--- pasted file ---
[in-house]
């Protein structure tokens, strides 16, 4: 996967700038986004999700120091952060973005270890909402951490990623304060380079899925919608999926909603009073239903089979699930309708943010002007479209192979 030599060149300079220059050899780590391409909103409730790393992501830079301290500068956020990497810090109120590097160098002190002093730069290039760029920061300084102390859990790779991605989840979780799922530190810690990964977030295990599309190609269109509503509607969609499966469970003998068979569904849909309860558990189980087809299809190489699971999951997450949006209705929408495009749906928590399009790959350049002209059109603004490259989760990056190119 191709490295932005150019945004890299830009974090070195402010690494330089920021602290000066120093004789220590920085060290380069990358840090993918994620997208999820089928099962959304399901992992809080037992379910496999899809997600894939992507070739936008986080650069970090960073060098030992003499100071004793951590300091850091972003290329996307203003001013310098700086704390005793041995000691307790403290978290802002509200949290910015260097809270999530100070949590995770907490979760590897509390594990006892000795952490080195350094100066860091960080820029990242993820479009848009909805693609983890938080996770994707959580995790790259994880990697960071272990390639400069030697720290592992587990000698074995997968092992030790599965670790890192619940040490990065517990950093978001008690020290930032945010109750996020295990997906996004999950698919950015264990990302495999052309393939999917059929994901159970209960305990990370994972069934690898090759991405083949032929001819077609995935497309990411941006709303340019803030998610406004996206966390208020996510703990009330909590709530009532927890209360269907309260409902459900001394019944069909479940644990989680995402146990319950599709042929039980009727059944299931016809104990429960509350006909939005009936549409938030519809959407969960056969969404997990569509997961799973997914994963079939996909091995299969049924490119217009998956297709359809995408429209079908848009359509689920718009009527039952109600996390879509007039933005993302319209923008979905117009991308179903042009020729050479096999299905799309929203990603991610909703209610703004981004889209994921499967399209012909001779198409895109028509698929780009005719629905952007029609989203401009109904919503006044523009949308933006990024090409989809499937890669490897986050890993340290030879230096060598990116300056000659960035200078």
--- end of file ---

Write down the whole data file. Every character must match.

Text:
[in-house]
């Protein structure tokens, strides 16, 4: 996967700038986004999700120091952060973005270890909402951490990623304060380079899925919608999926909603009073239903089979699930309708943010002007479209192979 030599060149300079220059050899780590391409909103409730790393992501830079301290500068956020990497810090109120590097160098002190002093730069290039760029920061300084102390859990790779991605989840979780799922530190810690990964977030295990599309190609269109509503509607969609499966469970003998068979569904849909309860558990189980087809299809190489699971999951997450949006209705929408495009749906928590399009790959350049002209059109603004490259989760990056190119 191709490295932005150019945004890299830009974090070195402010690494330089920021602290000066120093004789220590920085060290380069990358840090993918994620997208999820089928099962959304399901992992809080037992379910496999899809997600894939992507070739936008986080650069970090960073060098030992003499100071004793951590300091850091972003290329996307203003001013310098700086704390005793041995000691307790403290978290802002509200949290910015260097809270999530100070949590995770907490979760590897509390594990006892000795952490080195350094100066860091960080820029990242993820479009848009909805693609983890938080996770994707959580995790790259994880990697960071272990390639400069030697720290592992587990000698074995997968092992030790599965670790890192619940040490990065517990950093978001008690020290930032945010109750996020295990997906996004999950698919950015264990990302495999052309393939999917059929994901159970209960305990990370994972069934690898090759991405083949032929001819077609995935497309990411941006709303340019803030998610406004996206966390208020996510703990009330909590709530009532927890209360269907309260409902459900001394019944069909479940644990989680995402146990319950599709042929039980009727059944299931016809104990429960509350006909939005009936549409938030519809959407969960056969969404997990569509997961799973997914994963079939996909091995299969049924490119217009998956297709359809995408429209079908848009359509689920718009009527039952109600996390879509007039933005993302319209923008979905117009991308179903042009020729050479096999299905799309929203990603991610909703209610703004981004889209994921499967399209012909001779198409895109028509698929780009005719629905952007029609989203401009109904919503006044523009949308933006990024090409989809499937890669490897986050890993340290030879230096060598990116300056000659960035200078």